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Re: PyCon Arrow Sprint: Notes and suggestions for improvement


hi Alex,

Thank you for this feedback. Arrow is not the easiest project to
contribute to because some work (e.g. a lot of things involving the
Python bindings) requires work in multiple programming languages, and
the project is of a much lower-level nature than many engineers have
had exposure to.

I agree that JIRA could be much more detailed to make it easier for
new contributors to get involved. These are struggles that many open
source projects face, and it gets easier when there are more core
project maintainers. In enterprise software engineering teams, this
work is frequently managed by a full-time product manager and/or a
tech lead and/or an engineering manager. We don't really have that
here, so it's difficult to maintain the level of JIRA/issue detail
that a project inside a large company might have. Tech leads in large
engineering teams sometimes do not write any code, they spend their
time on code review and JIRA (or equivalent) authoring to do the work
you are describing.

As the most active curator of our JIRA over the project's lifetime and
serial release manager, I have spent a significant fraction of my time
maintaining the Arrow JIRA issues: adding tags, components, organizing
release milestones, fixing titles and descriptions, asking the
reporter to clarify or add examples. It's very time consuming.

My sense (without crunching the data) is that the lion's share
(probably over 50%) of the project's maintenance (the work that
happens outside of writing code -- JIRA management and code reviews /
merging patches) over the last 2.5 years has been done by 2 people:
Uwe Korn and myself. I don't see how we can do significantly better
than we are right now without more maintainers coming on board --
Antoine Pitrou joined the project earlier this year and has already
made a big impact. I have just created a new organization (Ursa Labs)
with the goal of providing full-time employment for Apache Arrow
maintainers/developers.

Thanks,
Wes

On Fri, May 25, 2018 at 9:08 PM, Alex Hagerman <alex@xxxxxxxxxxxxxxxxx> wrote:
> I recently went to my first PyCon. As part of that trip I had planned to participate in the sprint days with a focus on Apache Arrow. It's a library that I make use of daily and so I was hoping to use this time to contribute back while also helping new contributors on board. While the sprint days were not as productive as I had hoped they would be I think there were plenty of learning opportunities.
>
> • Because PyArrow binds to the C++ implementation a lot of tickets that start in the Python project can turn into tickets that require changes in the C++ project. Sometimes this made it difficult to suggest code oriented tickets if somebody was only comfortable with Python. I don't think this is a problem, but might be worth calling out on the Development or Getting Involved pages.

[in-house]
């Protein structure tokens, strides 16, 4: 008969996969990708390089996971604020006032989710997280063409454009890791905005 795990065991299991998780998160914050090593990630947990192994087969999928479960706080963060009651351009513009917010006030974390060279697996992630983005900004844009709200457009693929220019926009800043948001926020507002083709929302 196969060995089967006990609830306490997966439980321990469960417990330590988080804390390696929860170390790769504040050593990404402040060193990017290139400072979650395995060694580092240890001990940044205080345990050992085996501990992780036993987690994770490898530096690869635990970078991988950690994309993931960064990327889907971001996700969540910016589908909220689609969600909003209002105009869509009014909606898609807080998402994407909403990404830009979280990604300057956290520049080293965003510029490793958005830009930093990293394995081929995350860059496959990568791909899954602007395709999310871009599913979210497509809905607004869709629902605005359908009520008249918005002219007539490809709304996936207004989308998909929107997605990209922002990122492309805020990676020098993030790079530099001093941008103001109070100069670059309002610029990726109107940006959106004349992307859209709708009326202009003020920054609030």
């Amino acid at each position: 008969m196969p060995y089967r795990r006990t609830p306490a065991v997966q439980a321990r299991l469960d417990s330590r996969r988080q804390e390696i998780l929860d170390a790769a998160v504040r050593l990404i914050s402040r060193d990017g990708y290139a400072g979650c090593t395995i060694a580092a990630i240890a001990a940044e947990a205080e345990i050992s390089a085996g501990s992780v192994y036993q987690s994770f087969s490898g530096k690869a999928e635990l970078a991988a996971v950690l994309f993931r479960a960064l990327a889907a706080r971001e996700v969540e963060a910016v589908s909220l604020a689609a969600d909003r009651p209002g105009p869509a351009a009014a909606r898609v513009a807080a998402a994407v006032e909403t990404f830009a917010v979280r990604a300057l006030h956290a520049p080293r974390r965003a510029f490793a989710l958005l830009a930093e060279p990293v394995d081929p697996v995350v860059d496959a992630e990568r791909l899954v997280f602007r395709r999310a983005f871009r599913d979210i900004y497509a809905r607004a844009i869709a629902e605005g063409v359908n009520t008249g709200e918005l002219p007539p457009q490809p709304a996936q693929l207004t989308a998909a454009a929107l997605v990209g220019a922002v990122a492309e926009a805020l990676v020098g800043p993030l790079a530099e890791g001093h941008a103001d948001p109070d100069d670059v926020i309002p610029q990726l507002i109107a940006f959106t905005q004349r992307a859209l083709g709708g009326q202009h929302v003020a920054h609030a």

> • Related to the above point I've noticed more tickets being marked C++/Python. This was a big help as people were looking through JIRA
> • As Aneesh Karve and I tried to help individuals find a ticket to work on we noticed a lot of variation in tickets labelled beginner. Because of that we wanted to propose beginner tickets meet some criteria:
> o The ticket is labelled beginner
> o The ticket is not obsolete due to a new commit, library change, etc
> o The ticket clearly describes both the intent and potential implementation. API design or contact details would be helpful.
> o If manipulating pre-existing code it would be helpful to call out the directories and files if possible.
> o All language(s) required are tagged.
> o Consider if the ticket should be two tickets. For instance if there is a C++ component and a Python component is it possible for that to be two tickets with the Python ticket relying on the C++ being completed?
> • We also think it would be helpful to have a core contributor at any sprint for Apache Arrow. Due to the nature of the project; and some of the history that may not be readily accessible there is the potential for hidden complexity or implementation choices that conflict with historical design decisions. It's difficult to catch this up front without a core contributor present.
>
> One thing I want to call out was the interest around Arrow. We probably had 15 individuals throughout the course of the sprint days that showed up interested in helping the project.
>
> If you have any other questions related to the PyCon sprint I’m happy to provide any additional information I can.
>
> Thanks,
> Alex